Let’s start by registering this service. In the index.php file:

$app->register(new Silex\Provider\UrlGeneratorServiceProvider());

Then, we have to give a name to our route. This is done through the bind method:

$app->get('/contact', function() use($app) {
	// ...

You are now able to generate URL based on your controllers into your Twig templates:

<a href="{{ app.url_generator.generate('contact') }}">
	Contact us

Organizing our routes

Even on a static website you should have a lot of really static webpages, resulting in many actions. Here is a snippet showing a way to avoid code duplication:

$routes = array(
    'home' => array('url' => '/', 'template' => 'home.html.twig'),
    'references' => array('url' => 'references', 'template' => 'references.html.twig'),
    'contact' => array('url' => 'contact', 'template' => 'contact.html.twig'),
    // ...

foreach ($routes as $routeName => $data) {
    $app->get($data['url'], function() use($app, $data) {
        return $app['twig']->render($data['template']);

The $routes array contains all the data we need for our static pages: route name (for generating route through URL generator) as a key, URL and template. This is the place to add new pages.

Creating the FAQ

FAQ is the chunk of this site. There must be a list of question links, each link redirecting to the question response. If we use the same solution as above, we would create a template for list and a template by question.

This is a bad solution. Indeed, there would be a lot of similar routes, and each time we want to add a question, we will need to update the question list. When something is done manually, it will necessarily break. So, to avoid a desynchronization between our responses and list, we have to be wiser.

Ideally, we would configure a database to store all our questions. However, as editorial changes would be rare, and as we want a website as light as possible, we would rather store the data in a simple file, a YAML one for instance.

Here is a possible structure, you may store in a data/questions.yml file for instance:

    id: 1
    question: "Comment financer ma formation ?"
    slug: "comment-financer-ma-formation"
    answer: |
        <p>Il est possible de faire financer une formation par son employeur en utilisant le DIF,
        Droit Individuel à la Formation ou dans le cadre du CIF, Congés Individuel de Formation,
        ou de la VAE, Validation des Acquis de l’Expérience.</p>

    id: 2
    question: "Qu'est-ce que le coaching ?"
    slug: "qu-est-ce-que-le-coaching"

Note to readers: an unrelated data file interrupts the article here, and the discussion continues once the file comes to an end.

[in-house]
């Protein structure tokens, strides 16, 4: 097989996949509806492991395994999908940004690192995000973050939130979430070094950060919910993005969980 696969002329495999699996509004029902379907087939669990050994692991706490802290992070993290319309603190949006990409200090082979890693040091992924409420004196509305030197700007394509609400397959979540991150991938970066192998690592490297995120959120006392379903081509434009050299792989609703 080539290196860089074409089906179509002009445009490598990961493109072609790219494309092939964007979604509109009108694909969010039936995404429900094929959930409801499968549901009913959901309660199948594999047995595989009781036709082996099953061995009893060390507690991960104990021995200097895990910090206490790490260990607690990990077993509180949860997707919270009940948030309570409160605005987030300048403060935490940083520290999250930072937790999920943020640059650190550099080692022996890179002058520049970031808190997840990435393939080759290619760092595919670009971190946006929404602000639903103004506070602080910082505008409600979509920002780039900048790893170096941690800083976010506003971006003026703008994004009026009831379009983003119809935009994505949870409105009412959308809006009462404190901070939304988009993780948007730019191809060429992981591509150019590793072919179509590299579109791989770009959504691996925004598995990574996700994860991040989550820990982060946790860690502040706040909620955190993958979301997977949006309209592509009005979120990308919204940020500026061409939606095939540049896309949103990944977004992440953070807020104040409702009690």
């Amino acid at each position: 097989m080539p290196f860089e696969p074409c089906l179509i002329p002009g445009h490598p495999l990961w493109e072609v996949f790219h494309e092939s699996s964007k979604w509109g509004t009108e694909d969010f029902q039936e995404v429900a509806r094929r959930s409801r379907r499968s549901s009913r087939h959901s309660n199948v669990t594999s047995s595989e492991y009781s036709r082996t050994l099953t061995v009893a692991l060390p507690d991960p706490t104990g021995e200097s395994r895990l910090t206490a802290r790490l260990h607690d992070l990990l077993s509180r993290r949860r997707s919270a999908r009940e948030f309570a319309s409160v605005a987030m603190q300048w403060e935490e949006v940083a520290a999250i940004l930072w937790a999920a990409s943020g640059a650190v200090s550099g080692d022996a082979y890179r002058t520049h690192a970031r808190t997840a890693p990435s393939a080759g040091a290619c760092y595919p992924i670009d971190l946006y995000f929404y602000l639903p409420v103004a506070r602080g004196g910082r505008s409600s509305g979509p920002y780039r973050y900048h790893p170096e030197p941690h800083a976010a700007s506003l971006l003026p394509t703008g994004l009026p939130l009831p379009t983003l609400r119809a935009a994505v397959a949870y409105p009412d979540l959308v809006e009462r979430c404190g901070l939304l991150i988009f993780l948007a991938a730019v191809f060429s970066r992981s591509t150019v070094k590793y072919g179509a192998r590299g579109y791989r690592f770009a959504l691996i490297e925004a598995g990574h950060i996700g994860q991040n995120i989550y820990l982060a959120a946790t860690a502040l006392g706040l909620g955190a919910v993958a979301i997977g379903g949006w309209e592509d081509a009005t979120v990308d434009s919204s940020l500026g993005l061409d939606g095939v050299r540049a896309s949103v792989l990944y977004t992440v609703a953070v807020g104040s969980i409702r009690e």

answer: |
        <p>Le coaching professionnel est l’accompagnement personnalisé et suivi d’un individu ou
        d’un groupe, qui permet d’atteindre un objectif d’ordre professionnel ou privé.</p>

Now we got our pseudo-database, we can create the listing page. But first, we should add the Symfony YAML parser to our dependencies:

	"require": {
		// ...
		"symfony/yaml": "2.1.*@dev"

Then, add the following action:

use Symfony\Component\Yaml\Yaml;

$app->get('/faq', function() use ($app) {
    $yamlQuestions = file_get_contents(__DIR__.'/../data/questions.yml');
    $questions = Yaml::parse($yamlQuestions);

    return $app['twig']->render('faq/index.html.twig', array(
    	'questions' => $questions,

It simply read the YAML file and pass the retrieved questions to the template. You can then display them very simply as the following:

{% block body %}
    {% for question in questions %}
            <a href="{{ app.url_generator.generate("faq_question", {
                "slug": question.slug
            }) }}">
            	{{ question.question }}
    {% endfor %}
{% endblock %}

Finally, let’s create the final route for reading a response:

$app->get('/faq/{id}/{slug}', function($id, $slug) use ($app) {
    $yamlQuestions = file_get_contents(__DIR__.'/../views/faq/questions.yml');
    $questions = Yaml::parse($yamlQuestions);

    $question = $questions['question_'.$id];

    // Ensure URL is correct
    if ($question['slug'] !== $slug) {
        $app->abort(404, "Question slug does not match.");

    return $app['twig']->render('faq/question.html.twig', array(
    	'question' => $question

Which allows us to retrieve the whole question object in our template. We just operate a check on question slug to avoid duplicate content. If the slug is incorrect, then we stop the rendering and return a 404 response to the user.

As explained in this article, Silex may fit exactly the requirements of a static website with only a few lines of code. Yet, if you want to provide an administration panel, I would recommend to use either a CMS, or for custom features, a full-stack Symfony2 application with the are the Symfony2 full framework, with the SonataAdmin bundle for instance.